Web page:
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State Govt can't ignore ridesharing momentum


The State Government needs to ride the groundswell of support for Uber ridesharing in South Australia, argues the company’s Australian boss, David Rohrsheim.

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Last century—when cars were first invented—people walked in front of them waving red flags.  It seemed a sensible way to regulate a new technology at the time.  But the world moved on (quite literally), and the regulations changed.  Today, technology is once again transforming the way we get from A to B.

Smartphones have made it possible to push a button and get a safe, reliable and affordable ride, within minutes.  There’s no need to book ahead and hope the cab actually turns up, or stand on the street corner praying a taxi will come along soon.  It’s why people are signing up for services like Uber in droves, including millions across Australia.

But while the technology has progressed quickly—just six years ago an iPhone lacked the battery to power an app such as Uber—regulatory reform has been much slower.  For 18 months now, Adelaideans have been calling on the Weatherill Government to put their needs first and introduce sensible regulations so that South Australians can enjoy the benefits of ridesharing in their own State.

Apps like Uber make it so much easier for passengers to get around, safely, reliably and affordably —especially in the outskirts of cities where there is little public transport and taxis are rare.  There’s no destination discrimination.

For drivers the opportunities are enormous.  On-demand platforms like Uber are more flexible—and give workers more control over their personal schedules—than traditional full-time or even part-time models.  Drivers decide where, when, and for how long to drive.  In Adelaide alone, more than 8000 locals have already applied to drive on the Uber platform – a testament to how many South Australians want access to flexible income by sharing rides in their own car.

Finally, services like Uber can improve the quality of life in cities.   The ability to push a button and get a ride in minutes helps to reduce drink driving.  And when getting a ride is as easy as picking up your keys, walking outside and turning on the ignition— why own a car?  There is a tremendous opportunity to make better use of the empty seats in the 100,000 cars that travel through the Adelaide CBD each day.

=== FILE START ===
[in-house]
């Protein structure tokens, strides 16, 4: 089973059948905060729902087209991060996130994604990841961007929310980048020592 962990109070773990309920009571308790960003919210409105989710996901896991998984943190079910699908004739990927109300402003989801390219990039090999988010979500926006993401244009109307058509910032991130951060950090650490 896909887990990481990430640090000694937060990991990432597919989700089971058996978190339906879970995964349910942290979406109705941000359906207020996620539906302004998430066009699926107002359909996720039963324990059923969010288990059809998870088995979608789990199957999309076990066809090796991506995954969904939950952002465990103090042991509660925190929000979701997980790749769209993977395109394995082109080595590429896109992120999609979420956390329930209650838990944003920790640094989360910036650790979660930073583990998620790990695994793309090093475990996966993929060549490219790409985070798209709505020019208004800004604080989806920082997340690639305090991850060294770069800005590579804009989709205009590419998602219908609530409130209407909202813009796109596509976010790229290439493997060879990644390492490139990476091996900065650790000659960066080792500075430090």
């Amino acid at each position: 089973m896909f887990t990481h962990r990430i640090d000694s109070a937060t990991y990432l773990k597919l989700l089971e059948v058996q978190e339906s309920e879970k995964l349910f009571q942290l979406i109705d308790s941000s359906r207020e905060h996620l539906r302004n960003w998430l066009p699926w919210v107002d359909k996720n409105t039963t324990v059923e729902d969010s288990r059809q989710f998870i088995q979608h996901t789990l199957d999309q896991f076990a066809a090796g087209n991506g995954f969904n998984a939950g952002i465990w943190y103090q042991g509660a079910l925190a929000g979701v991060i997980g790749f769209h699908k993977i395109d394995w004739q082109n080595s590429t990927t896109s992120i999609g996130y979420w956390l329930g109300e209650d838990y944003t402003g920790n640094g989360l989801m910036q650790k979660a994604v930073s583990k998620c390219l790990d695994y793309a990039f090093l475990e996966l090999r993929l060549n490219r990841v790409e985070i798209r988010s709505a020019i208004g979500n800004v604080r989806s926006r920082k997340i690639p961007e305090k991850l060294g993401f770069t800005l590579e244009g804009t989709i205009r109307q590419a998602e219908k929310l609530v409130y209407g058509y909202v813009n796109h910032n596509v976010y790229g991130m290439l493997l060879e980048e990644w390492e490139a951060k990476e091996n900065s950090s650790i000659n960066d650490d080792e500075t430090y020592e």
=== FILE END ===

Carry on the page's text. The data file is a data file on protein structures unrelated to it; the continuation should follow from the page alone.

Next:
The Weatherill Government has the keys to bringing all these benefits to this state and a golden opportunity to ensure reforms live up their own promises to put South Australians first. These are reforms that cut red tape and costs, rather than making it harder for people to access flexible work; changes that open up choice for how people get around their cities so that we’re making better use of the infrastructure and assets we already have. The Premier has a chance to introduce specific ridesharing regulations that support these benefits, and aren’t just old rules in new clothing.

Today the only voices standing against change are those who have benefited for decades from the status quo.  An alliance of taxi operators, networks and payment systems is lobbying hard to keep things as they are or penalise competition. They are calling for a “level playing field” — even though they have exclusive rights to pick up people who hail a car on the street or in a rank, which makes up the majority of the market.

in 2014, the taxi industry told InDaily that our luxury UberBLACK service would put them out of business. That hasn’t happened. Recent research by Deloitte Access Economics, with contributions from Adelaide University Professor Jonathan Pincus, showed that 61% of UberX rides across Australia were new to the market – opening the market to new customers. In the words of the chairman of the ACCC last month: “Digital disruption is the most pro-competition thing to have in the country at the moment. It’s just fantastic.”

The good news is that there’s increasing momentum for reform – reform that puts the people of South Australia first.  That means regulated ridesharing that enshrines high standards of safety, including background checks, vehicle inspections and insurance for every ride.  Greater competition that gives passengers more choice and drivers have increased economic opportunities.  And first class customer service for everyone.

The Government has a once in a lifetime opportunity to vote for reform – for the future of SA, not the past. Let’s hope common sense prevails.

David Rohrsheim is the general manager of Uber in Australia and New Zealand.

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